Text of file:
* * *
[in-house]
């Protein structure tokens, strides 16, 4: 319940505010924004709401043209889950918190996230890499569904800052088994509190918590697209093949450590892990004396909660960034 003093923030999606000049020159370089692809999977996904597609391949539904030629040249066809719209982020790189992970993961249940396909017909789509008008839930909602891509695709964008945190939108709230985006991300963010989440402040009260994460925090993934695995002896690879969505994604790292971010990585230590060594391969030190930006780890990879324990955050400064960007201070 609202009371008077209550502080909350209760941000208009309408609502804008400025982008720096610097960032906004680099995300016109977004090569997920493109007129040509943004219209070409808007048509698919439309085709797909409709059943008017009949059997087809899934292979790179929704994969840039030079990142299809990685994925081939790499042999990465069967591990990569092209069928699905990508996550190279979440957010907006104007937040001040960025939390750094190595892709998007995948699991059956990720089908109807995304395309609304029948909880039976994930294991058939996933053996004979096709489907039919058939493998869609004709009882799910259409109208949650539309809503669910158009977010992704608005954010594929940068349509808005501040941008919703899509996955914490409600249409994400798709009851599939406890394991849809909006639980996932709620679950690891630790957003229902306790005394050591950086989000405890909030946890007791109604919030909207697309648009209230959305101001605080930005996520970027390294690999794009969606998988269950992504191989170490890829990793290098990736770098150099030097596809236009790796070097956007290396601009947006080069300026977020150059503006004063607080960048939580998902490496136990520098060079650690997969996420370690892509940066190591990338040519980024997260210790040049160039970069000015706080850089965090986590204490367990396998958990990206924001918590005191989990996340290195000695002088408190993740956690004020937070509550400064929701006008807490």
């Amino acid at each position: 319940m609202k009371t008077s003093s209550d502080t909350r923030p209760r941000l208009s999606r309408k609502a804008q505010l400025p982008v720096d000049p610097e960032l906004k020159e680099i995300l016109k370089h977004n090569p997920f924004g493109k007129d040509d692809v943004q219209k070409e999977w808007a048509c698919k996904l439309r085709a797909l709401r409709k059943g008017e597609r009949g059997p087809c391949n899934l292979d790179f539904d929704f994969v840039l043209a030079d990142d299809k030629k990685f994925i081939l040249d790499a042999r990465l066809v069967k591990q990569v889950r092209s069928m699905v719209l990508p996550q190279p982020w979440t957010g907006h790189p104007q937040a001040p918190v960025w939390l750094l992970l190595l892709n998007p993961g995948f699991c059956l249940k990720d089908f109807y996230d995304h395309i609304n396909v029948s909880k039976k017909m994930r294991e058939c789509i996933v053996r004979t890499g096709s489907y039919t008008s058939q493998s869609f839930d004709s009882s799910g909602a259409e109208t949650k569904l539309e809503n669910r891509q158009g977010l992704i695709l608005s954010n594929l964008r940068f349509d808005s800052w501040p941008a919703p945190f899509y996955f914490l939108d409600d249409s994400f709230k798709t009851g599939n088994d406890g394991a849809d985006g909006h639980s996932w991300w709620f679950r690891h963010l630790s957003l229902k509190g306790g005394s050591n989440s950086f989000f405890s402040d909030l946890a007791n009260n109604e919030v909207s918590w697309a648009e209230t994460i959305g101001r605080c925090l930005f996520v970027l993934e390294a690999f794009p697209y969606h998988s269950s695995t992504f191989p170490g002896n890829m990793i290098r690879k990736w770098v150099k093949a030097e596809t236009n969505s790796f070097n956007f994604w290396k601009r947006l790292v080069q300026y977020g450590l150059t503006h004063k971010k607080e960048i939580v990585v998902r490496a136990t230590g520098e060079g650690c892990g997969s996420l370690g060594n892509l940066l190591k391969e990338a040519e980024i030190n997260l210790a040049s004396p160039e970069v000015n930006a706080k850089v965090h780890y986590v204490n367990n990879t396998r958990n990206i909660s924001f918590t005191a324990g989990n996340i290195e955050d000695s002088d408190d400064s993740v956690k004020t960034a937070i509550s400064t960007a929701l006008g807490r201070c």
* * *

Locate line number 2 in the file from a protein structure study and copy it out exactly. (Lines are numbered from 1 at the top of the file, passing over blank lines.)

């Protein structure tokens, strides 16, 4: 319940505010924004709401043209889950918190996230890499569904800052088994509190918590697209093949450590892990004396909660960034 003093923030999606000049020159370089692809999977996904597609391949539904030629040249066809719209982020790189992970993961249940396909017909789509008008839930909602891509695709964008945190939108709230985006991300963010989440402040009260994460925090993934695995002896690879969505994604790292971010990585230590060594391969030190930006780890990879324990955050400064960007201070 609202009371008077209550502080909350209760941000208009309408609502804008400025982008720096610097960032906004680099995300016109977004090569997920493109007129040509943004219209070409808007048509698919439309085709797909409709059943008017009949059997087809899934292979790179929704994969840039030079990142299809990685994925081939790499042999990465069967591990990569092209069928699905990508996550190279979440957010907006104007937040001040960025939390750094190595892709998007995948699991059956990720089908109807995304395309609304029948909880039976994930294991058939996933053996004979096709489907039919058939493998869609004709009882799910259409109208949650539309809503669910158009977010992704608005954010594929940068349509808005501040941008919703899509996955914490409600249409994400798709009851599939406890394991849809909006639980996932709620679950690891630790957003229902306790005394050591950086989000405890909030946890007791109604919030909207697309648009209230959305101001605080930005996520970027390294690999794009969606998988269950992504191989170490890829990793290098990736770098150099030097596809236009790796070097956007290396601009947006080069300026977020150059503006004063607080960048939580998902490496136990520098060079650690997969996420370690892509940066190591990338040519980024997260210790040049160039970069000015706080850089965090986590204490367990396998958990990206924001918590005191989990996340290195000695002088408190993740956690004020937070509550400064929701006008807490």